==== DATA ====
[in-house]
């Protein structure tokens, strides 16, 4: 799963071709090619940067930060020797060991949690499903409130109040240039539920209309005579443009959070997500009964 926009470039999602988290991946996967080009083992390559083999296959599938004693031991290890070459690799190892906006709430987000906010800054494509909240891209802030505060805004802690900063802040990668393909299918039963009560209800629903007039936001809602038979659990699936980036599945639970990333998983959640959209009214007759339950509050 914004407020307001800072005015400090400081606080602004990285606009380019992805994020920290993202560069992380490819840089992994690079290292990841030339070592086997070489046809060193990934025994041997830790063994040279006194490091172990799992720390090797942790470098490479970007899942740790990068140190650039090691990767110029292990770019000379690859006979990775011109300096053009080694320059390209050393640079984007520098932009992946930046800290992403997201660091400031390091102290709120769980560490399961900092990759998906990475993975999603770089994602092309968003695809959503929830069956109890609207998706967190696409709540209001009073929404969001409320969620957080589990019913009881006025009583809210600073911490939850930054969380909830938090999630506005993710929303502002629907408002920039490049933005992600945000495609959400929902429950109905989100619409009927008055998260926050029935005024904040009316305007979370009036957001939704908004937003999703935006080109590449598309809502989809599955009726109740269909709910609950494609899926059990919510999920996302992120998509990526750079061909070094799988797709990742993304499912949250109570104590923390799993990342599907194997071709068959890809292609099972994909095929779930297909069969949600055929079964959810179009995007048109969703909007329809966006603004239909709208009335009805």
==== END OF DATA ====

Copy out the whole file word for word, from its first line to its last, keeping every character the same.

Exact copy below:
[in-house]
């Protein structure tokens, strides 16, 4: 799963071709090619940067930060020797060991949690499903409130109040240039539920209309005579443009959070997500009964 926009470039999602988290991946996967080009083992390559083999296959599938004693031991290890070459690799190892906006709430987000906010800054494509909240891209802030505060805004802690900063802040990668393909299918039963009560209800629903007039936001809602038979659990699936980036599945639970990333998983959640959209009214007759339950509050 914004407020307001800072005015400090400081606080602004990285606009380019992805994020920290993202560069992380490819840089992994690079290292990841030339070592086997070489046809060193990934025994041997830790063994040279006194490091172990799992720390090797942790470098490479970007899942740790990068140190650039090691990767110029292990770019000379690859006979990775011109300096053009080694320059390209050393640079984007520098932009992946930046800290992403997201660091400031390091102290709120769980560490399961900092990759998906990475993975999603770089994602092309968003695809959503929830069956109890609207998706967190696409709540209001009073929404969001409320969620957080589990019913009881006025009583809210600073911490939850930054969380909830938090999630506005993710929303502002629907408002920039490049933005992600945000495609959400929902429950109905989100619409009927008055998260926050029935005024904040009316305007979370009036957001939704908004937003999703935006080109590449598309809502989809599955009726109740269909709910609950494609899926059990919510999920996302992120998509990526750079061909070094799988797709990742993304499912949250109570104590923390799993990342599907194997071709068959890809292609099972994909095929779930297909069969949600055929079964959810179009995007048109969703909007329809966006603004239909709208009335009805």